Birds of a Feather
In the autumn, Cape Cod is a birdwatcher’s paradise.
Last September, Mike O’Connor’s endless curiosity about the bird world and hunger for surprise sent him to Sandy Neck Beach in Barnstable, a birding locale that rarely disappoints. What winged creatures on this fall day would be making their way along the long stretch of sand as they eventually head further south, like so many (human) snowbirds?
O’Connor, who’s been birding for years and loves to tell avian stories at his Bird Watcher’s General Store in Orleans, was certainly going to have one to tell after this day. As he made his way over the dunes, he noticed thousands of birds suddenly filling the sunless sky. Like so many flying insects, they seemed to blanket the heavens. But these were not creatures from some angry biblical passage—far from it. They were tree swallows—small songbirds whose iridescent green color gives them a look of jewel stones. But en masse, they appeared to be something much different.
“It almost looks like smoke it’s so thick,” O’Connor recalls. “It would look like a swarm of locusts, almost, because there are so many of them. But they’re silent.”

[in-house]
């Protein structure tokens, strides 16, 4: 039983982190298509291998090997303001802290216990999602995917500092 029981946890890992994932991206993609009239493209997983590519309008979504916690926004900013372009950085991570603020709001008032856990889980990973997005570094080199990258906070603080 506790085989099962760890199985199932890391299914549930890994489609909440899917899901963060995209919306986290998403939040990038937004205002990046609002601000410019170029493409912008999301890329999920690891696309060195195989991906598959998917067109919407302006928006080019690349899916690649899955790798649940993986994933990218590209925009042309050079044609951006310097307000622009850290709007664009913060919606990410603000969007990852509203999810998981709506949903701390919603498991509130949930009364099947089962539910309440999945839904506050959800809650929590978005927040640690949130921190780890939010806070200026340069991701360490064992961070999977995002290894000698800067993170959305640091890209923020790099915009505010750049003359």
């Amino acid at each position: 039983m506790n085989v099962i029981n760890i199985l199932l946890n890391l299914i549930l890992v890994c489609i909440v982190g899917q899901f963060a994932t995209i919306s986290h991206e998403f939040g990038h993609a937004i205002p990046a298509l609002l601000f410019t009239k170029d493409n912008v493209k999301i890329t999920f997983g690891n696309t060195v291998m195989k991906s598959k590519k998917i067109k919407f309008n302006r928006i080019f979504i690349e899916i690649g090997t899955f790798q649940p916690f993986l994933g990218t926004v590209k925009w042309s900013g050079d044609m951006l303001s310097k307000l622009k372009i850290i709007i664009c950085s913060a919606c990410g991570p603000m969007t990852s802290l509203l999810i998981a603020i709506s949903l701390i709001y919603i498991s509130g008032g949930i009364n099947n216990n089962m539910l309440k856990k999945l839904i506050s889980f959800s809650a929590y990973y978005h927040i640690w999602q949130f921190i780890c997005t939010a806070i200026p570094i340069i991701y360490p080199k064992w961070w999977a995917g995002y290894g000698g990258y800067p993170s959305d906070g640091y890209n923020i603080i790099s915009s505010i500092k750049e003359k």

The tree swallow migration in the fall is just one of the extraordinary Cape birding experiences marking summer’s end and winter’s approach. The species is among many that show up here from more northern climes on their way to Florida, and Central and South America. Their presence excites outdoor enthusiasts and even the most seasoned birders like O’Connor.
“The rest of the world doesn’t even know what’s going on and you can hit these pockets of birds,” O’Connor says of his tree swallow experience. “It’s a little bit serendipitous, but it happens. For the average person, it’s almost mind-boggling.”